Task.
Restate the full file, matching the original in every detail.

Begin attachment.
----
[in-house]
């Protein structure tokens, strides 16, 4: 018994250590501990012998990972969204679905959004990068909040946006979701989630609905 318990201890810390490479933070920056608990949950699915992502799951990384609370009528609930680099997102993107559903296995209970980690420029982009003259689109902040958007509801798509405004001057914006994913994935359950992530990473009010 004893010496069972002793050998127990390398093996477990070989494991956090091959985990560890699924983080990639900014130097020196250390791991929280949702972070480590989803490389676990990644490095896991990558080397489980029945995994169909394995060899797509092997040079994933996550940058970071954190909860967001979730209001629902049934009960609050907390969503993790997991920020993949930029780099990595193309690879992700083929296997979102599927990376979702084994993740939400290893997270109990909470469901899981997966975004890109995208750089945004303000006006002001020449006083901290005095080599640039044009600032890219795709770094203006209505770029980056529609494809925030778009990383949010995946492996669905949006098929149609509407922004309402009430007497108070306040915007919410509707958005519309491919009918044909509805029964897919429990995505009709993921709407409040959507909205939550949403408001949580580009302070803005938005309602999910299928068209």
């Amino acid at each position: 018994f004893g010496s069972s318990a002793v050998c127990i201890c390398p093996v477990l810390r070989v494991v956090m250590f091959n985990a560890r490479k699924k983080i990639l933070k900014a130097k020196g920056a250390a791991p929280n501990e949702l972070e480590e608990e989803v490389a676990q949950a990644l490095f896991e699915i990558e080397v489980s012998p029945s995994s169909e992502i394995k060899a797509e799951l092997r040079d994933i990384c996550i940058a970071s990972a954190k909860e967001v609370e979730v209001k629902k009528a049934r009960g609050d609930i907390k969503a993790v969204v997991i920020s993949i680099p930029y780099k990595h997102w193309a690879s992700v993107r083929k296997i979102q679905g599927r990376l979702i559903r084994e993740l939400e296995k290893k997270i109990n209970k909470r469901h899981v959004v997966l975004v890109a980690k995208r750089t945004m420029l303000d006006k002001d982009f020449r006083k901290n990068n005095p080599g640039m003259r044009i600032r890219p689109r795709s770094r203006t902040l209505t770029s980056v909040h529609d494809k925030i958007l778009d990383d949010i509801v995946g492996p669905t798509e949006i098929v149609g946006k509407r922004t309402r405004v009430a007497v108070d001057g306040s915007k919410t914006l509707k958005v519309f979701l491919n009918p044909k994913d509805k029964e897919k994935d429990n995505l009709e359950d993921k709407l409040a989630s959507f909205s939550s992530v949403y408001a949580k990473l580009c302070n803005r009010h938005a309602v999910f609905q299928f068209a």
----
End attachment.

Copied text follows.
[in-house]
């Protein structure tokens, strides 16, 4: 018994250590501990012998990972969204679905959004990068909040946006979701989630609905 318990201890810390490479933070920056608990949950699915992502799951990384609370009528609930680099997102993107559903296995209970980690420029982009003259689109902040958007509801798509405004001057914006994913994935359950992530990473009010 004893010496069972002793050998127990390398093996477990070989494991956090091959985990560890699924983080990639900014130097020196250390791991929280949702972070480590989803490389676990990644490095896991990558080397489980029945995994169909394995060899797509092997040079994933996550940058970071954190909860967001979730209001629902049934009960609050907390969503993790997991920020993949930029780099990595193309690879992700083929296997979102599927990376979702084994993740939400290893997270109990909470469901899981997966975004890109995208750089945004303000006006002001020449006083901290005095080599640039044009600032890219795709770094203006209505770029980056529609494809925030778009990383949010995946492996669905949006098929149609509407922004309402009430007497108070306040915007919410509707958005519309491919009918044909509805029964897919429990995505009709993921709407409040959507909205939550949403408001949580580009302070803005938005309602999910299928068209």
């Amino acid at each position: 018994f004893g010496s069972s318990a002793v050998c127990i201890c390398p093996v477990l810390r070989v494991v956090m250590f091959n985990a560890r490479k699924k983080i990639l933070k900014a130097k020196g920056a250390a791991p929280n501990e949702l972070e480590e608990e989803v490389a676990q949950a990644l490095f896991e699915i990558e080397v489980s012998p029945s995994s169909e992502i394995k060899a797509e799951l092997r040079d994933i990384c996550i940058a970071s990972a954190k909860e967001v609370e979730v209001k629902k009528a049934r009960g609050d609930i907390k969503a993790v969204v997991i920020s993949i680099p930029y780099k990595h997102w193309a690879s992700v993107r083929k296997i979102q679905g599927r990376l979702i559903r084994e993740l939400e296995k290893k997270i109990n209970k909470r469901h899981v959004v997966l975004v890109a980690k995208r750089t945004m420029l303000d006006k002001d982009f020449r006083k901290n990068n005095p080599g640039m003259r044009i600032r890219p689109r795709s770094r203006t902040l209505t770029s980056v909040h529609d494809k925030i958007l778009d990383d949010i509801v995946g492996p669905t798509e949006i098929v149609g946006k509407r922004t309402r405004v009430a007497v108070d001057g306040s915007k919410t914006l509707k958005v519309f979701l491919n009918p044909k994913d509805k029964e897919k994935d429990n995505l009709e359950d993921k709407l409040a989630s959507f909205s939550s992530v949403y408001a949580k990473l580009c302070n803005r009010h938005a309602v999910f609905q299928f068209a």